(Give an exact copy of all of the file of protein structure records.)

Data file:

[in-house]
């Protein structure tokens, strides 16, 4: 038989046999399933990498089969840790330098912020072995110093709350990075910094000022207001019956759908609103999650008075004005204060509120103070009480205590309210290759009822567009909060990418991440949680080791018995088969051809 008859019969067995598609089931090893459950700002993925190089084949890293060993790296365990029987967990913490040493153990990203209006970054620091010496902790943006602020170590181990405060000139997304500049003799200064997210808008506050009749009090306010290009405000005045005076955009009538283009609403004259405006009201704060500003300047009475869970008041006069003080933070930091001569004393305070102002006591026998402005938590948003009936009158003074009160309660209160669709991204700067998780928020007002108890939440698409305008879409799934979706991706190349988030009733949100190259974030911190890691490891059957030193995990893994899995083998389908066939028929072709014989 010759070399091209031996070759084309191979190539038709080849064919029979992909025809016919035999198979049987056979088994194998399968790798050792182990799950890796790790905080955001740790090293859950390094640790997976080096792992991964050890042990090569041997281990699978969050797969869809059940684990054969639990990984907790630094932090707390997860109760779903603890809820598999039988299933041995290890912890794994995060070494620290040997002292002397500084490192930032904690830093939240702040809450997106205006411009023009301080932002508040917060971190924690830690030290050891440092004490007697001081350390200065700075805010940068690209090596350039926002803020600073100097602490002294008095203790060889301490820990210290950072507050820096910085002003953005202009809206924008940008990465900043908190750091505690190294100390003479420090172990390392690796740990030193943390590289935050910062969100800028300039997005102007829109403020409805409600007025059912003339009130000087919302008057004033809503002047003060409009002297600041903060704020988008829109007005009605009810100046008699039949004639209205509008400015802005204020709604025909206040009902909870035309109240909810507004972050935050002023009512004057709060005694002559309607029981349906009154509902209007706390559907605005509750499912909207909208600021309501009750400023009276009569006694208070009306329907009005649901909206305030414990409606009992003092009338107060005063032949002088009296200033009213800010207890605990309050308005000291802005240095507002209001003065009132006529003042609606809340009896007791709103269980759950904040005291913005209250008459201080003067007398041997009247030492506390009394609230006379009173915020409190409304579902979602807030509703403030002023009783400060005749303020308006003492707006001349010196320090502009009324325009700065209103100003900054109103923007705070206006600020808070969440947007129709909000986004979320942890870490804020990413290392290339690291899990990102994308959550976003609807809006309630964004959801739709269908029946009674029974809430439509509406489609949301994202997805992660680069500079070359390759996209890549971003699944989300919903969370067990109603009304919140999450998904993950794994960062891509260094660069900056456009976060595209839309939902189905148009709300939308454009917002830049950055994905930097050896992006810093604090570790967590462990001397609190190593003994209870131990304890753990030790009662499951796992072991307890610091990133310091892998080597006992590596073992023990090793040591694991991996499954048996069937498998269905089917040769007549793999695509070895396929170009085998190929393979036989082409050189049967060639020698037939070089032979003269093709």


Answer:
[in-house]
């Protein structure tokens, strides 16, 4: 038989046999399933990498089969840790330098912020072995110093709350990075910094000022207001019956759908609103999650008075004005204060509120103070009480205590309210290759009822567009909060990418991440949680080791018995088969051809 008859019969067995598609089931090893459950700002993925190089084949890293060993790296365990029987967990913490040493153990990203209006970054620091010496902790943006602020170590181990405060000139997304500049003799200064997210808008506050009749009090306010290009405000005045005076955009009538283009609403004259405006009201704060500003300047009475869970008041006069003080933070930091001569004393305070102002006591026998402005938590948003009936009158003074009160309660209160669709991204700067998780928020007002108890939440698409305008879409799934979706991706190349988030009733949100190259974030911190890691490891059957030193995990893994899995083998389908066939028929072709014989 010759070399091209031996070759084309191979190539038709080849064919029979992909025809016919035999198979049987056979088994194998399968790798050792182990799950890796790790905080955001740790090293859950390094640790997976080096792992991964050890042990090569041997281990699978969050797969869809059940684990054969639990990984907790630094932090707390997860109760779903603890809820598999039988299933041995290890912890794994995060070494620290040997002292002397500084490192930032904690830093939240702040809450997106205006411009023009301080932002508040917060971190924690830690030290050891440092004490007697001081350390200065700075805010940068690209090596350039926002803020600073100097602490002294008095203790060889301490820990210290950072507050820096910085002003953005202009809206924008940008990465900043908190750091505690190294100390003479420090172990390392690796740990030193943390590289935050910062969100800028300039997005102007829109403020409805409600007025059912003339009130000087919302008057004033809503002047003060409009002297600041903060704020988008829109007005009605009810100046008699039949004639209205509008400015802005204020709604025909206040009902909870035309109240909810507004972050935050002023009512004057709060005694002559309607029981349906009154509902209007706390559907605005509750499912909207909208600021309501009750400023009276009569006694208070009306329907009005649901909206305030414990409606009992003092009338107060005063032949002088009296200033009213800010207890605990309050308005000291802005240095507002209001003065009132006529003042609606809340009896007791709103269980759950904040005291913005209250008459201080003067007398041997009247030492506390009394609230006379009173915020409190409304579902979602807030509703403030002023009783400060005749303020308006003492707006001349010196320090502009009324325009700065209103100003900054109103923007705070206006600020808070969440947007129709909000986004979320942890870490804020990413290392290339690291899990990102994308959550976003609807809006309630964004959801739709269908029946009674029974809430439509509406489609949301994202997805992660680069500079070359390759996209890549971003699944989300919903969370067990109603009304919140999450998904993950794994960062891509260094660069900056456009976060595209839309939902189905148009709300939308454009917002830049950055994905930097050896992006810093604090570790967590462990001397609190190593003994209870131990304890753990030790009662499951796992072991307890610091990133310091892998080597006992590596073992023990090793040591694991991996499954048996069937498998269905089917040769007549793999695509070895396929170009085998190929393979036989082409050189049967060639020698037939070089032979003269093709």